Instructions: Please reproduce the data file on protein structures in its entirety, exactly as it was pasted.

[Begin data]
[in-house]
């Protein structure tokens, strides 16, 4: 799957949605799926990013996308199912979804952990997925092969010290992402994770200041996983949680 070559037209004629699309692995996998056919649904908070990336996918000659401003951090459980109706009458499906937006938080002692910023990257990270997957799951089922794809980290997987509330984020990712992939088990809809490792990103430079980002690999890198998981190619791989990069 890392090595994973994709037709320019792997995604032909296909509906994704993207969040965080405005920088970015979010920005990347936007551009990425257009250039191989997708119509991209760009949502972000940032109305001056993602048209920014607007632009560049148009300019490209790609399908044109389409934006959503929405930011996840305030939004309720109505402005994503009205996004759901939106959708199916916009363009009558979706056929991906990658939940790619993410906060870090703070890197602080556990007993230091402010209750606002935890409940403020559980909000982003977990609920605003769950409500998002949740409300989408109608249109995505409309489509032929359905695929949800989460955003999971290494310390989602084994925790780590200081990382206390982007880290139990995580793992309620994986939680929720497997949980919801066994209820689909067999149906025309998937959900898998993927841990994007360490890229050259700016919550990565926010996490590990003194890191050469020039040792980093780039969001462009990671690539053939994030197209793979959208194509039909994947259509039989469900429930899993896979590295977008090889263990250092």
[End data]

[in-house]
């Protein structure tokens, strides 16, 4: 799957949605799926990013996308199912979804952990997925092969010290992402994770200041996983949680 070559037209004629699309692995996998056919649904908070990336996918000659401003951090459980109706009458499906937006938080002692910023990257990270997957799951089922794809980290997987509330984020990712992939088990809809490792990103430079980002690999890198998981190619791989990069 890392090595994973994709037709320019792997995604032909296909509906994704993207969040965080405005920088970015979010920005990347936007551009990425257009250039191989997708119509991209760009949502972000940032109305001056993602048209920014607007632009560049148009300019490209790609399908044109389409934006959503929405930011996840305030939004309720109505402005994503009205996004759901939106959708199916916009363009009558979706056929991906990658939940790619993410906060870090703070890197602080556990007993230091402010209750606002935890409940403020559980909000982003977990609920605003769950409500998002949740409300989408109608249109995505409309489509032929359905695929949800989460955003999971290494310390989602084994925790780590200081990382206390982007880290139990995580793992309620994986939680929720497997949980919801066994209820689909067999149906025309998937959900898998993927841990994007360490890229050259700016919550990565926010996490590990003194890191050469020039040792980093780039969001462009990671690539053939994030197209793979959208194509039909994947259509039989469900429930899993896979590295977008090889263990250092």